We have never stayed home long enough to experience the truth about ourselves.
Erich Schiffman. Yoga. The Spirit and Practice of Moving into Stillness. New York. Pocket Books: 1996.
This was my meditation on March 27, from Rolf Gates and Katrina Kenison’s book Meditations from the Mat. By then, I’d been homebound for more than 3 weeks. Although the Stay Home, Stay Healthy order wasn’t announced until March 23 in Washington state, members of my household have underlying medical conditions, and so we began social distancing (or, more accurately, as Esther Perel notes, physical distancing) in early March, when many people were still unsure about the risk of coronavirus.
If you’re a homebody, like me, perhaps the idea of being home, and not being required to be out in the public world, was your idea of heaven. But I didn’t think that we’d still be homebound in the middle of April.
I’m not sure any of us did.
Investing in Busyness
Maybe there is a tendency to use this enforced home time to be productive, to put effort into doing, and to invest in busyness. At the beginning of March, social media posts were filled with photos and descriptions of people actively making (bread! cakes! crafts!) and doing (hiking! biking!).
By early April, the social media tone has tempered, and we are waking up to the fact that we are going to be staying at home for much longer than anticipated. For many, the doing and busyness is turning into despair, a sense of loss, and, as mental health professionals have noted, sorrow about the uncertain path ahead. Friends and colleagues are talking more frequently about how tired they feel, how debilitating it is to live with ambiguity, and how exhausting a virtual social life can be (and for more on this topic, read Mary Elizabeth Williams’ story on salon.com).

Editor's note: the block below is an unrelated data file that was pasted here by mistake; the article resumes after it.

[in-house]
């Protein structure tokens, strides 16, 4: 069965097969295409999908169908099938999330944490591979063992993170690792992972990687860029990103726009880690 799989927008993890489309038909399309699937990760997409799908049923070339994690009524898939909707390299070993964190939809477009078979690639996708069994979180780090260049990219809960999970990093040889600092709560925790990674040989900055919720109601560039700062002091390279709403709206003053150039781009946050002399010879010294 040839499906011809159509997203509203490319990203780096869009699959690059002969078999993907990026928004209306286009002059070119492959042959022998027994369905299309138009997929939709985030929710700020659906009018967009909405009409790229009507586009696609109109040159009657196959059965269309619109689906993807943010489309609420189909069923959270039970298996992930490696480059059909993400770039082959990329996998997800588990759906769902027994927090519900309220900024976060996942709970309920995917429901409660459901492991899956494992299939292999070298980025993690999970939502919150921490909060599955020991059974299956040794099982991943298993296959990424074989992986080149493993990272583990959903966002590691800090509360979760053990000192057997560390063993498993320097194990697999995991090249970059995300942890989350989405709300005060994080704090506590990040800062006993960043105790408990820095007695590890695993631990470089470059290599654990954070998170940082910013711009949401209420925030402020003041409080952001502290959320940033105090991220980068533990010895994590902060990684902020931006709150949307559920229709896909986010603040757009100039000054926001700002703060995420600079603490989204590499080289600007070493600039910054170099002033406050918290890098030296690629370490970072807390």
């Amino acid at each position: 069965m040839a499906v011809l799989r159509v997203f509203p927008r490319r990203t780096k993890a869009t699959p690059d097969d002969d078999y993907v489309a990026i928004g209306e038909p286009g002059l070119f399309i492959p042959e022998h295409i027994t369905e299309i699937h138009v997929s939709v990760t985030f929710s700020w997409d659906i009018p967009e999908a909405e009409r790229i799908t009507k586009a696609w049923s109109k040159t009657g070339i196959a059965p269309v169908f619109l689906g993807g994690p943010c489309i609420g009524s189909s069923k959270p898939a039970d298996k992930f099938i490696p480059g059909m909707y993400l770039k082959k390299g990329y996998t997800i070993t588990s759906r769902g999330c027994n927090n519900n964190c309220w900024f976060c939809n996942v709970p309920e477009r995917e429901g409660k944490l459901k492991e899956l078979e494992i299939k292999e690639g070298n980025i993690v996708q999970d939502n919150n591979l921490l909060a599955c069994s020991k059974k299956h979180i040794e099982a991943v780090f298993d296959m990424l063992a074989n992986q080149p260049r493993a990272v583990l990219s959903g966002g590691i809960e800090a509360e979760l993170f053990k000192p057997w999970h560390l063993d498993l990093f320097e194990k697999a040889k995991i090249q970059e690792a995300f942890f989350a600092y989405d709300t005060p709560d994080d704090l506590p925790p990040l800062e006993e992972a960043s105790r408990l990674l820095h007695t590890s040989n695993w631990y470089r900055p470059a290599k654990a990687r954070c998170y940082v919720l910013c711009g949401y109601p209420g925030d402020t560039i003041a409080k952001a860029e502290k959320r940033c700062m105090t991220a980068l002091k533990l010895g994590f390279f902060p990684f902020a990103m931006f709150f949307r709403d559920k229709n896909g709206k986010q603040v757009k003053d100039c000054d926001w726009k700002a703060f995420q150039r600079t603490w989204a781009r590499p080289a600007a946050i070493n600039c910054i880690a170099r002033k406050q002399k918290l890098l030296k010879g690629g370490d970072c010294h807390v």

I’m feeling pretty fatigued myself.
Coming Home to Ourselves
But I’m also waking up to a different response that we can cultivate to this new reality. A response that welcomes the shift from doing to being and embraces the potential of moving from activity to stillness. A response that recognizes the opportunity to let go of the expectations we put on ourselves to be constantly doing, and, instead, to “practice slowness and turn inward” and experience the truth about ourselves.
Mountain pose—Tadasana—is one of my favorite standing poses. Why? Because it is the embodiment of home. This foundational pose is a place that we come back to repeatedly in yoga practice but often we experience this pose as though we are passing through, just visiting. Functionally, presents us with a sense of grounding and stability and if we take time to experience the pose, Tadasana offers us the opportunity to experience a sense of being at home in our skin, connected to our embodied selves.
Wherever you are, stand still. Feet parallel, hip-width distance. Raise your toes and spread them wide, feel the arches in your feet lift, relax your toes down to the ground. Tailbone presses down to the earth. Trust the ground beneath your feet and your body’s desire for stillness. Arms by your side, spread your fingers wide. Shrug shoulders to ears and allow shoulder blades to melt down your back. Slightly lift sternum, lengthen spine. Close your eyes. Rest in unrushed steadiness for as long as you need.
Click here for a free restorative practice that focuses on stillness.